Dixon Evening Telegraph from Dixon, Illinois on May 31, 1955 · Page 6
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Dixon Evening Telegraph from Dixon, Illinois · Page 6

Dixon, Illinois
Issue Date:
Tuesday, May 31, 1955
Page 6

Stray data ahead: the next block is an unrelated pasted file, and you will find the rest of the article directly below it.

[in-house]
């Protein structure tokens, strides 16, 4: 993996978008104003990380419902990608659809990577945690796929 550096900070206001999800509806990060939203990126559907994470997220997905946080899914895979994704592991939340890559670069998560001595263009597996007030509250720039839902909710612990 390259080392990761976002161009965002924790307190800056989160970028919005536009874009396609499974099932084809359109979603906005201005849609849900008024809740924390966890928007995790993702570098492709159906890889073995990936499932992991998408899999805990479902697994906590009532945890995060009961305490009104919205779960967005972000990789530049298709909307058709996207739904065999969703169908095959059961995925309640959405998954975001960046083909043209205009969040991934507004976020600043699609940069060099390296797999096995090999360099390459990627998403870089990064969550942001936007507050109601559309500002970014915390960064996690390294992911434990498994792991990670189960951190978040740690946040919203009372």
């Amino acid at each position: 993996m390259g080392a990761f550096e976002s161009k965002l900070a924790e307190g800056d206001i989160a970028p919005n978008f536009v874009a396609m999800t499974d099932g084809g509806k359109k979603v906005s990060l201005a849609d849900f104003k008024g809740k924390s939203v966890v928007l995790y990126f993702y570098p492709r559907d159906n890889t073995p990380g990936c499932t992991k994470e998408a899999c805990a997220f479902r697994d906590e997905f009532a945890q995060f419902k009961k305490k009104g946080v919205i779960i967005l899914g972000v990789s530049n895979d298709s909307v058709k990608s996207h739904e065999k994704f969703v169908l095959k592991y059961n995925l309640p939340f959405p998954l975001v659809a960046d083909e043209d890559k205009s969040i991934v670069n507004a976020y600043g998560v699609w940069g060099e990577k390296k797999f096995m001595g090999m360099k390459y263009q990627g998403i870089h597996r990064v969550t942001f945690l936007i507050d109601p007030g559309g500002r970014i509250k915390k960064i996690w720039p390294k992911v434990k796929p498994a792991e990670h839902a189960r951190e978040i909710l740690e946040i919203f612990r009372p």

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Tfce Dixon Evening TelegrmpS—Dixon, Ulinoto Page 6 Tuesday, May 31, 1955 Dottie Dixon's DIARY Notes About People and Places You Know Phones: Office 4-9741 or 2-1111 Home 2-7581 JULIE OKTGIESEX. formerly of Dixon, daughter of ilr. ana .Mrs. Don Orttriesen, Amboy, was hon ored by being crowned Queen of the Spring Cotillion at Illinois State Normal University recently. Jack Holt, also of Amboy, a dental student at the University of Illinois Dental School, Chicago, was Miss Ortgiesen's guest for the cotillion. Miss Ortnesen is a sophomore student at ISNU. The setting for the party, "Serenade in Jade, held in McCormick gymnasium, was an outdoor scene done in jade, "black and sold colors. A Japanese garden predominated, and murals in Japanese styie nung xium ^ walls. COME TO KKEIM'S FOR A good look at the best automatic washing machine of 1955— Speed Queen. A real buy. — auv. Mr. and Mrs. Charles I. Davis left Dixori Sunday to take up resi dence in St. Petersburg, Fla. Davis has been chief clerk at the Dixon State School for the past 16 years. Their new address will be 5101 Seminole Road, St. Petersburg, Fla., and they cordially invite any friends who travel to St. ireiers-burg to visit them. Mr. and Mrs. Davis have a daughter. Mrs. Bernard Callahan who lives at 716 Assembly Place, Dixon. Tvlrs. Dora B. Hughes, 209 Madison' Ave., left Sunday to spend the Memorial Day weekend in Mt. Carroll" with friends. She returned on Tuesday to Dixon. LOWELL PARK FOOD STAND IS now serving pan-fried chicken and U.S. hamburgers. Many «other delicious foods daily. Ph. 2-5145. —Adv. A meeting of the Loyal Temperance Legion was held Thursday afternoon at the home of Mrs. Louis Zigler, Lord's Hill, with 15 members present. Charlene Nelson, president, opened the meeting by reading a Psalm, and the pledge to the flag was led by Millie Russell, Charlene Kelson and Nancy Noble. Nancy Noble led the singing, accompanied by Mrs. Louis Zigler on the piano, after which devotions were led by Diane Cunningham. Chariene Nelson gave a solo, and Mrs. L. Zigler was m charge of the object lesson. A trio, Geline. Sharon and Nancy Noble, preceded the group LTL pledge and salute, and poems weie lead by Nancy Noble and Donna Nelson. Officers elected at the meeting were citizenship, Judy Mansell: social service, Nancv Noble; health, Gehne Noble, and world friendship. Janet Mansell. The cheerleaders, Diane Cun ningham and Gehne Noble, led cheers and Mrs. Ray Troup, the LTL leader, showed the group how to make dolis out of pipe cleaners. A report was given on the Young People'? camp to be held July 11-16 in Barringlon, and Donna Nelson and Nancy Noble were chosen to attend '.he camp. meeting were M:ss Alice Hune<te. Byron . and Mrs. .Norman w. Dietrich. A PORTABLE TYPEWRITER for your high school or college graduate is a must this year. Ge-hant and Dickinson, 76 Galena Ave. —Adv. Mr. and Mrs. Harold Fischer and daughter, Nancy, 947 N. Dement Ave., attended graduation exercises Wednesday evening at the Ohio High School. A nephew of Mr. and Mrs. Fischer, William Farley, was graduated at that Mrs. Adelene Daiichy, Cedar Rapids, la., spent the Memorial Day weekend with her son and wife. Mr. and Mrs. C. R. Dauchy, 217 E. Eighth. SU Newspaperese® _ THE RAINBOW I XX specializes in family style dinners, if ordered in advance. Try our food and service. —Adv. Robert E. Utz, spent the past week with his parents. Mr. Mrs. Ray Troup, Rt 1. He had been attending the tsibie insti at St. Paul, Minn., and left on Monday morning for Brainerd, Minn., where he will teach Bible classes at summer school. dd BEIER'S BAKERY HAS BEEN serving this community well bine 1869. Their bread is the best baker's product. Try it! —Adv. Mrs. John P. Devine and Mrs, Llovd Phelps left Friday foi Springfield, where Mrs. Phelps at tended the Elks' state convention and Mrs. De\ine visited relative Thev returned on Sunday to Dix on. Mr. Phelps had been at the convention since Thursday. Paul Johns, 702 E. Morgan St., plans to leave on Saturday for a week's vacation. He will spend the time at El Paso. Tex., and visiting friends, Mr. and Mrs. John Moore, at Monahans, Tex. THE LAZY SUSAN HAS A delightful assortment of appeti: ers. from chopped chicken livers to French onion soup. Come out soon. —Adv. dd Mrs. Grace Elliott. 1021 High land Ave., is spending several months with her son and his fam ily in Ft. Worth, Tex. She has taken a leave of absence from her duties at the Dixon State School. dd Mr. and Mrs. James Savour. Plum Hollow Rd., will leave Dixon by June 6 to take up residence Rockford, Mr. Savoure will be e ployed as laboratory technician at a clime there. DON'T THROW AWAY THOSE old screens— trade them in at Sv i's on Sterling aluminum cor bination screens. Call 2-0981 today. —Adv. Miss Lillian Koerper, Kline's Dept. store, is returning this from a trip to California, where she has been for tne past i weeks. • Mr. and Mrs. Merle Troup, Vi Park, were in Dixon Tuesday, May 24, and left Wednesday after g his brother, Mr. and Mrs. Ray- Troup and son, Rt. 1. and Mrs. Troup s mother, Mrs. Venue mgei A dinner was served Tues- evening in honor of Mr. Troup's birthday anniversary. dd THE BEER OF THE GRENADIER is aged longer than any other beer. Heileman's Old Style Lager beer. * —Adv. Mrs. James Maxson, Oregon, and Mrs. Roy Kerley and Miss Marilyn Kerley were hostesse a shower Tuesday evening. Ma at Mrs. Maxson's home in Oregon. The event was in honor of Mrs, Sherwood Wilson. Polo, and Mrs. Gerald Kerley. Sterling. Guests included Mrs. Klonda Kerley and Mrs. Leonard Gallentine. Dixon, Mr?. Otta Reghn, Nachusa, Mrs. Hattie Wilson. Mrs. Jim Sarver and Mrs. Alice Wilson, Polo. Colors of yellow and green were used in the decorations. HID 5 0U KNOW THERE IS ONE brr.nd of beer that tastes better any other because it is aged -dd- -Adv. Mrs. Aha Kerlev and Mrs. Thoy Kerley. Dixon attended a shower given Thursday evening in honor meeting included Janet and Judv i of Mrf!- Gerald Kerley, Steihng. Mansell and Milne Russell j The event took PIaf'? at ^ Ster- Plans were made for the next j ]™? h™« of Mrs. Carl Potts, meeting to be held June 16 at ' There were 14 guests present. Lowell Park, when hostesses will ! Colors of pink and green were ! for the Rev. Harold Holt. Railroad Worker Succumbs on Job POLO — f Special) — A Burlington Railroad woiker. Mdttio Retucci. Chicago, working with a special of section hands at Hazelhurst, five miles west of Polo, died hile at work Monday. Coroner M. M. Roe, Forreston. ruled later ir. the day that he died of a heart seizure. Officials have beeen unable to locate any relatives. The dead man listed his father, Anton Rut- :ci, New York, as a survivor, but check at the New York address failed to find him. The body is in McNabb Funeral Home, while other efforts are madt to find the man'a relatives. Dixon Officer Given Key Job InNATO Setup FONTAINEBLEAU. France — (Special)— Capt. Robert G. Spiel-man. Dixon, has been assigned by the Air Force to the International Headquarters of Allied Air Forces Central Europe ( AIRCENT I , NATO's largest and most powenul air arm. Commanded by Air Chief Mar shal Sir Basil Embrv. one of Eng land's most famous World War II airmen. AIRCENT has the re sponsibihty of protecting anc lamtannng Allied superiority ovei Central Europe's airways in tin even: of war or attack. as the U.S. liaison officer in th< office of the Inspector General. In this capacity he will come in i contact with officers and airmen from Britain. Belgium. Canada France and the Netherlands, a; ell as the United States. The son of Mr. and Mrs. Ralph W. Spielmkn, 515 West Fourth .lulv Mar CORN-July Sen be Diane Cunningham. Sharon ' »s"J- and gifts were pre.-cnted in ' ^ Stephens and Janet Mansell. Each a bassinet. 1 j>, Sep girl has been asked guest A pi "I'm^r ~-vsif lowing the business session. Two guests who attended th< n. ! The Very Rev. Vernon L. S rvpd fol- ! Jones is in Oak Park todpv where ! he went to atte.id funeral services graduate of Dixon Hign School. He attended St. Louis Li v for a vear. to study law. enlisted man from 1940 to 1942. Spielman took Aviation Cadet training and m 1943 was commissioned a second lieutenant From 1943 to 1947, he served as a P-51 pilot. Prior to his assignment here, the Air Force officer was with the Air Training Command at Scott Air Force Base. Illinois. His decora tions include the Air Medal and Reserve Medal. His wife. Hazel, and their three children, Sandra. 9, Barbara, 6. and Brenda, 2, have accompanied to France and will make then- home in Fontainebleau during his three year tour of duty. MARKETS Markets at a Glance (By the Associated Press) NEW YORK: Stocks: Lower, aircrafts weak. Bonds: Mixed, srovernments are firm. Cotton: Lower, liquidation and hedging. Oats: Easy, down Soybeans. July i Hogs: Mostly steaav on outcn- :-s: top 519 40. Cattle: Steers steady to 50 cts.. down; top $25 25. Chicago Livestock (Bv the Associated Press) Salable hogs 14.000: moderately active, uneven; steady to 25 lower on butchers, mostly steady; on trade fully steady on weishts under 220 lbs; sows steady to 25 lower, most choice No 1 to 3's 190-220 lb butchers 18 25-19 24: at 19.00 largely and above on No 1 and 2 ETades: numerous lots 19.25: one deck choice No I's 224 lb 19.40 bulk choice No 2 and 3's 230-260 17.25-18.2-5; few choice ISO 1 and 2's 280 lb to 1S.50 and 18.75; bulk 270-300 lb 16.00-17.00: most around 450 lb and lighter 13.25 to 15.25; few cnoice 300-33U id io.su; bulk 450-G00 10 11.75-13.O0. Salable cattle 24.000: calves 500 slaughter steers steady to 50 low er. most decline on hiEh choic and crime trades, heifer? stead- to weak: cows scarce, steady to 25 higher, bulls steady to on mgn-pr- vpalers steady to 1.00 hither: few loads prime steer? 1 350 lb to 24.75-25.25: numerous loads choice and prime steers 23.75-24.50 bulk srood to rush choice 18.50-23.5 load prime 1 025 lb fed heiferg. a 24.25: some choice and prime mi er? 24.23: some choice and prim heifers 23.25 and 23.50; bulk good to hie;h choice heifers 18.50-23.00 utility and commercial cows 11 25 14.50: canners and cutters 9 00- to 12.50; utility and commercial bulls 14.00-16.00: eood and choic ers 18 00-23 no- cull to comr grades 10 00-17 no. Salable sheeo 2.500: general trade steady, both slaughter lambs and sheen: enod to choice shorn lambs 93-105 lb No 1 oelfs 17 50 to 19.25: load choice 117 lb 19 0t load eood to choice around 10* lb summer shorn lambs 19.25; short deck utility to srood 75 lb shorn lambs No 1 celts 16 50: others cull to low sood in. 00-1 l no: eood choice native spnnsr lambs 22 24 00: lot choice and mime 24 50: cull to choice shorn slaughter ewes 4.00-6.00. Todav's Grain Range CHICAGO. May 31 — W — ' Prev High Low Close Close 2 niu 2 no 2 ooh 2.01 3 2 03 2 01 7; 2 02s, 2 031 2.02% 2.01-% 2.017, 2 02'- 1 43 'i 1 42', 1 43' « 1.431 2 3?:, 2 22 2 32' t 2 33'; Chicago Produce (Bv the Associated Press) Butter steadv, receipts 1 SS9.251 cholesale buying prices unchanged 3 score A A 56.75: 92 A 56.75; 90 i 54 5: S9 C 52 5- cars 90 B 55: 9 c 53 Eggs steady. 29.116: on ;nsr pri'-es unchanged li S large wnitos 60-69 9 per cent A s 3»: mixed 33 5: mediums 30: US. standards 29 5; dirties 27 5; checks 21 3: current receipts 2S.5 Live poultry steady on young stock and hens, weak on raponet-ies: receipts in coops 1.020 (Friday 245 coops. 59.236 lb); f o.b. paying prices unchanged to 2 lower: heavy hens 22.5-2S: licht hens 16.5-17: broilers or fryers 30-32; old roosters 12-12.5; caponettes 36- Potatoes: arrivals old stock 105 new stock 242; on track 100 old stock. 253 new stock; total V. S. shipments- Friday 908. Saturday at 555. Sunday 30. and Monday 733. Old stock supplies light, demand modertt* and market about ateady GOOD NEWS AT LAST— Mr. and Mrs. W. G. Parks of Omaha gaze at each other in happv wonderment after learning that their prisoner of war son soon will be home. The Parks learned that their son, Lt. Roland Parks, who has been a prisoner of the Chinese Communists since his plane was shot down in September, 1952, i3 to be released. tAP virephoto) Burglars Bring Lunches But Fail to Crack Vault CHICAGO ip— Leisurely burglars , an hour and a half more before who brought their own lunches giving up. They left m Mork's au-gave up an attempt Monday to tomobile. break into a vault containing 800 ! Mork freed himself and notified safety deposit boxes, thwarted by , police. two foot thiCK steel door. Police said the burglars, because their electric drills were unable to get them into the vault of the Roseland National Safety Deposit Corp., missed out on $100,000— their estimate of the value of the contents of the boxes. Taking advantage of the long I Memorial Day weekend, they gave : good try: police said the bur glars probably' worked on the •ault door for 27 hours. They based the estimate on a story of oman who said she saw men entering the building carrying sandwiches. The burglars seized and tied up nth a pair of nylon stockings an mploye who made an unscheduled -isit to the office. Peter Mork. an accountant - salesman, told police ras surprised by three men i he went to the effice to check some real estate lists. Mork said the burglars ate their lunch after tying him up, and then drilled at the vault door for carlot track sale ho russets S4.50- Elec Foods ... Gen Motors .. Goodvear 111 Cent Int Harv Int Nick Kenn Cop Insp Cop Mont Ward .. Lion Oil N Y Cent Penn R R Radio Corn .. Sinclair Reo Stl Soconv Vac .. Std N J Swift United Fruit .. U S Steel . .. west onion b.. W R O C E T LaSalle X .... Tarn pax Weekend. old 5 North Dakota sequoi nd frc ket about steady for whites, slieht- ly weaker for reds: carlot tracks sales, new stock: California long whites $4.75: special pack car at <o.05; bakers Sn 90; round reds at $6.00-6 25; Arizona round reds 6.00 to 6.50. STOCKS Kahnestnck & Co., Cih Nat'l Bai: Bldff., Dixon, 111. At 1 Pie Atchison Alhs Chalmers .... Amu Motors Amn Radiator Amn T & T Anaconda Copper . Beth Steel Boeing Aircraft . Bors: Warner ... Borden J I Case .... Chrysler Comw Edi ... Deere & Co . ..437'8 Du Pont 194i4 . .51', Dnw-.Tones A v. Clo< . . 424.16 Off 1 20 425 6tf . . . fi?. R3 off .22 S3 S: . . 1.240.000 2.220.000 Police Court Dhce Magistrate Lawrence Boos :ssed fines totaling $35 against men during the Memorial Day Leo Marshall. Dixon, was fined M0 for being drunk and disorderly. Marshall was arrested Monday by Officers Glen .Camery and John William Edward Dye, 32. Tampa, Fla.. railroad "gandy dancer," ■■■as fined $25 Saturday for opera ting a motor vehicle with ficticious se plates. Happy Birthday To Judith Kay Beane. daughter of Mr. and Mrs. Donald Beane, 1034 West Third St., who is seven years old today. Liquor Braid Involves Six Near Ashton A Chicago man today is in Dixon KSB hospital with head injuries. South Carolina man is scheduled to be arrainged in county court this afternoon on a charge of assault with a deadly weapon and tneir four companions have been ;essed fines totaling $120 for incidents that occurred during the eekend. Alex Huzar, 46. Chicago, is listed 5 in "fair" condition today with brain concussion. The man charged with being his assailant, Thomas A. Nelson. 36, South Carolina, is m the county jail. According to Deputy Sheriff Don Sachs, Nelson allegedly hit Huzar drive head with a hammer late Saturday and let him out of their car near Nachusa. Nelson, James Gillan, 36. 140L iver St., Dixon, Harry Haughn, i, Kansas City, Mo., Neville S. Cooke, 48. Lexington, Ky., and Burgess, 37. 812 Van Buren Dixon, were arrested by Sachs Sunday on a gravel road seven miles southeast of Ashton. Sachs said he found the five men all "intoxicated", trying to push their car out of a ditch. He said three of the men were pushing the and Gillan was attempting to auto. Gillan pleaded guilty to a charge of driving while intoxicated today County Court and was fined $100 by Judge Helen Rutkowski. Haugnn, Cooke and Burgess each pleaded guilty Sunday to charges of being drunk on a public highway and were assessed fines totaling $20 by Police Magistrate Lawrence Boos. Haughn and Cooke were fined S5 each while Burgess was fined $10 because it was his second offense. Bring in Two Oil Wells at Eldorado ELDORADO, 111. t.T) —The two irgest producing wells in the orth Eldorado oilfield were bi ought in during the weekend. John Steele associates, a south-ti Illinois oil leasing firm, es- mated total initial production om the two wells at (,000 bar-:1s a day. The wells are on land owned by P:;ul McKinnis. a well-known high hool and college sports official They are producing from the Waltersburg sand at a depth of about 2.150 feet. BILLY HAS HEART TROUBLE— Billv List, above. l?-month-old is awaiting surgery at the University of Minnesota. The boy's parents. Mr. and Mrs. Elmer List. Mil waukee, Wis., sold their small home to buy a larger one when Rillv was born, but spent the money instead in an effort to keep the boy alive, ine Lists money has run out and $5,000 dollnrs is needed for the operation, although a few contributions have been received from local businessmen. Man Accused Of Sex Crime Adjudged 111 A Circuit Court petit jury of six en and six women deliberated only 15 minutes this morning be- uhng that William W. Simms, io Ninth St., Dixon, was men tally ul. Simms, who was indicted by the Apnl grand jury for rape and as sault to commit rape, will oe turn- to authorities at the Illinois Security hospital. Chester, 111 . according to State's A;ty. James Baies. Circuit Judge Robert Bracken upheld a pennon filed this morning-requesting a sanity hearing for Simms and instructed the jury to decide if the defendant was or was not mentally ill. Drs. J. M. Lund and J. B. Wer-ren both testified that Simms was "mentally disturbed" and "men tally ill " The two phvsicians al so testified that they had examined Simms Saturday and early today Public Defender L. J. Scriv told the court that Simms had been receiving treatment for a nervous condition since his medical discharge from the Navy in 1947. Simms pleaded not guilty to the indictment during his arraignment. Bales stressed that Simms still have to stand trial for his crime if he is released from the institution. Freed (Continued from Page 1) and lisrht gray slacks at the Fan uig Jockey Club, en route irom te border to the airport. The clothes. had been brought for them by an Air Force greeting party headed by Lt. Col. Simpson, the U.S. air attache in Hong Kong. The air attache said all four men were extremely excited and hilariously happy. Fischer saw a bed with a mat tress at the jockey club, jumped on it and "bounced up and down like a baby boy," Simpson said. Parks flopped on another bed and luxuriously stretched and yawned. Cameron ran for the showers and shouted: "They've got both hot and cold water." Want Steaks Asked by Simpson what he would like, Heller said, "Lead to a steak." The air attache said he had no steaks, at that time but there were 15 choice ones on the plane for the men's dinner. Red China announced its decision to release the airmen Monday night in a Peipmg radio broadcast wmcn said tney naa oeen conviciea by a military court May 24 of "intruding" into Manchuria. The court ordered them deported, the broadcast said. The broadcast was Peiping's first announcement of any official action against the fliers. After the Peiping announcement, the U S. State Deoartment ex pressed hope that the Chinese de cision to free the four indicated an early release for 11 other American fliers and 41 civilians detained by the Reds. Obituaries MISS HERTHA ETZEN Hertha Etzen. 54, died Monday in Mansion Nursing Home. She was born June 21, 1900. on Nordland, one of the north Frisian Islands of Germany. Orphaned, she came to the United States as a young girl to live with relatives, the William Peschendorffs, Dixon. She later was employed in the Z. W. Moss and Robert McConnell homes. She has no known survivors. Miss Etzen was a member of First Church of Christ, Scientist. Funeral services will be held in Jones Funeral Home Wednesday at 2 p. m. with Mrs. Eugene Plumb officiating. Burial will be in Oakwood Cemetery. MRS. ESTHER STOKES Mrs. Esther Stokes. Jacksonville, wife of John Stokes, former assist- it master mechanic at the Dixon State School, died Monday in Jacksonville, friends here have learned. Funeral services win oe neia at 7:30 p. m. Wednesday in the Gil-hann Funeral home, Jacksonville, and the body will be taken to Anna, 111., for final rites at 2 p. m. Thursday. Burial will be in Anna. John Stokes is a master mechanic, at the Jacksonville State School. A daughter also survives. Correction Charles Robertson. Rt. 1. Dixon, was the driver of the car that struck down Judith Hill, daughter of Mrs. Clarence Hill. 1617 W. Second St., Dixon. Friday afternoon as she attempted to cross Peoria Avenue. The car is owned by Robertson's mother, Mrs. Bertha Robertson, Dixon State School resident em ploye, but was not driven by her as reported in Saturday's Evening Telegraph. The Hill child reportedly received only minor injuries. Licensed to Wed County Clerk Sterling D. Schrock Saturday iasued marriage licenses to two couples: Orville H. Schaefer, 24. Harmon, and Mary M. Ranken, 20, Amboy. Bennett E. Dillon, 20, and Dolores C. Schaefer, 20, both of Franklin Grove. Summer Health Roundup Begins aimer health roundup for 1955-56 is under way 111 the Dixon public schools. Health chairmen nd their committee* uum mc anous PTA organizations have notified parents, and the required physical examination should be | completed as soon as purine. Under state law each incoming first, fifth and ninth grade pupil must have a complete physical examination. Each child should be immunized against small pox, diphtheria and whooping cough, and should receive a Shick test or diph'hena booster every three years and a smallpox vaccination every five years. The examination will mclude a urinalysis. Children who did not participate in the dental X-ray program should be checked by their family dentist. Any parent having questions may contact his- school principal or the school nurse. Health cards should be returned to the school when completed. The PTA health committees include: South Central — Mrs. Robert Hoyle and Mrs. Richard Keller, co-chairmen; Mrs. William Thomp- 5. William Maloney. Mrs. Sam Morris. Mrs. Robert Sunbom, Mrs. Wayne Prince. Mrs. Robert McCrytal. Mrs. Charles Kei Mrs. Ed Mann. Mrs. J. L. Tave ner. Mrs. Stephen Fleming. Mi Flave Plock and Mrs. George Walker. Lincoln — Mrs. Charles Joseph-son, chairman: Mrs. Russell Roberts, Mrs. Delbert Reed. Mrs. Richard Blair, Mrs. Donald Camp bell. Mrs. George Richards. Mrs. Fred Josephson, Mrs. Arthur Chathem and Mrs. Paul Bollinger. Washington— Mrs. Wilbur Stern, chairman; Mrs. Howard Byer, Jlrs. Forrest Grobe, Mrs. Weldon White. Mrs. Clifford Moran. Mrs. Lester Hagen, Mrs. Edward KSB Hospital Saturday Admitted : Thomas Hawkins, Dixon; Susan Weaver, Polo; Raymond Bublitz. Oregon, and Dr. Alfred Drew, Chicago. Discharged: Mrs. Mildred O'-Rcrke. Miss Carol McCrystal, Airs. Heckman and Mrs. Evelyn Rebuck, Dixon, and George Islty, Polo. Sunday Admitted: Harry McCann and Chailes Johnston. Dixon. Discharged: Mrs. Dons Schmall Charles Scott and Ronald Lilts, Dixon; Susan Weaver. Polo, and Mrs. Judy Glotfelty. Mt. Morris. Monday Admitted: Mrs. Jane Diev, Chicago; Willian Saunders, and Mrs. Vivian wuson, ui.xon, ana ex Huzar. Chicago. Discharged: Miss Marian Gerischer and Mrs. June Sworm, Di.-.- Ravmond Bublitz. Oregon, and Mrs. Edna Sanders. Sterling. Births: Mr. and Mrs. John Dun bar, Dixon, a daughter, May 29. Dixon Amvels Meet Wednesday Dixon's Amvet post will me Wednseday at 8 p.m. in Loveland Community House. The group make plans for summer activities, according to Frank A. Heckman, commander. Struhs. Mrs- Charles Marshall, Mrs. John McLane, Mrs. Georg* Nichols and Mrs. John Harvey. Jefferson— Mrs. Ronald Potter, chairman; Mrs. Elwin Swegle, Mis. Kianklin Cramer, Mrs. Don ald Griffith. Mrs. Harold Wagner. Mrs. Carl Petersen. Mrs. Kathrya Eno and Mrs. Gene Kishbaugh. Four Fined For Weekend Laivbreaking Police Magistrate Lawrence Boos- assessed fines totaling $130 Saturday and Sunday against four arrested by the state police and county authonites. Gerald D. Ha rg rave. 25. Aurora, 111 . was fined $50 Sunday for transporting liquor with a broken seal. He was arrested by Patrol-man Gail Brown. Julius Zekas, 39. Johet. was fined S50 Sunday for transporting liquor with a bioken seal. He was arrested by Deputy Sheriff Don Sachs. Robert Nix, 44. 422 Second St., Dixon, was fined $25 Saturday for assault and battel y. He was arrested by Chief Deputy Sheriff Robert Burrs and Sachs on a complaint signed by Mrs. Margaret Nix. John Karbowski. 41. Chicago, was fined $0 Saturday for being drunk on a public highway. He was arrested by Burrs. Jury Rules Dixon Infant Smothered In Bed on Sunday A coroner's jury today ruled that two-month-old Michael Raymond Ashford, son of Mr. and Mrs. Jessa Ashford, 509U Seventh St., suffocated accidentally Sunday in his bed. Coroner Robert Preston conduct ed the inquest in Preston Funeral Home. Funeral services were held this morning in the funeral home wiui the Rev. Percy carter. 01 isecona Baptist Church, officiating. Burial was in Oakwood Cemetery. Survivors, in addition to the parents, are two sisters, Margaret Ann and Jessica Lee, at home; the maternal grandmother. Mrs. Ollie Collins, Dixon, and the paternal grandparents. Mr. and Mrs. Major Ashford, also of Dixon. Report Boats Stolen Here Two Dixon men reported to tha police Monday that their boats were stolen sometime late Sunday or early Monday from their Rock River moorings. Both boats were moored in the vicinity of the high school. Churchel Crady. 719 Jay De« Ave., told police that he was missing a new 14-foot aluminum boat and a 15 horsepower motor. Sgt. Burt Lorenzen said that the boat had been fastened with a chain but that the chain had been cut. George Haberer. 303 W. Boyd St.. reported that his 12-foot grey and red rowboat was missing. Officer John Woodyatt investigated the theft. "My Neighbor Is STILL Thanking Me for Recommending Your Bank!" A comment like that is more than welcome. It means an old customer's confidence has been justified . . . and a new customer is being properly served. Here of the Dixon National Bank, we make it a point to see fhof ALL new customers are cord/ally received. So even if y°u come to us "on your own," you know you will be extended the service and courtesy long associated with our institution. BANKING HOURS Monday thru Friday, 9 a.m. to 3 p.m. Saturday, 9 a.m. to 12 Noon Tuition 4 , i Mil , ni.in-iu:i-i'i;mn 101 First St. DIXON, ILLINOIS Phone 2-138! 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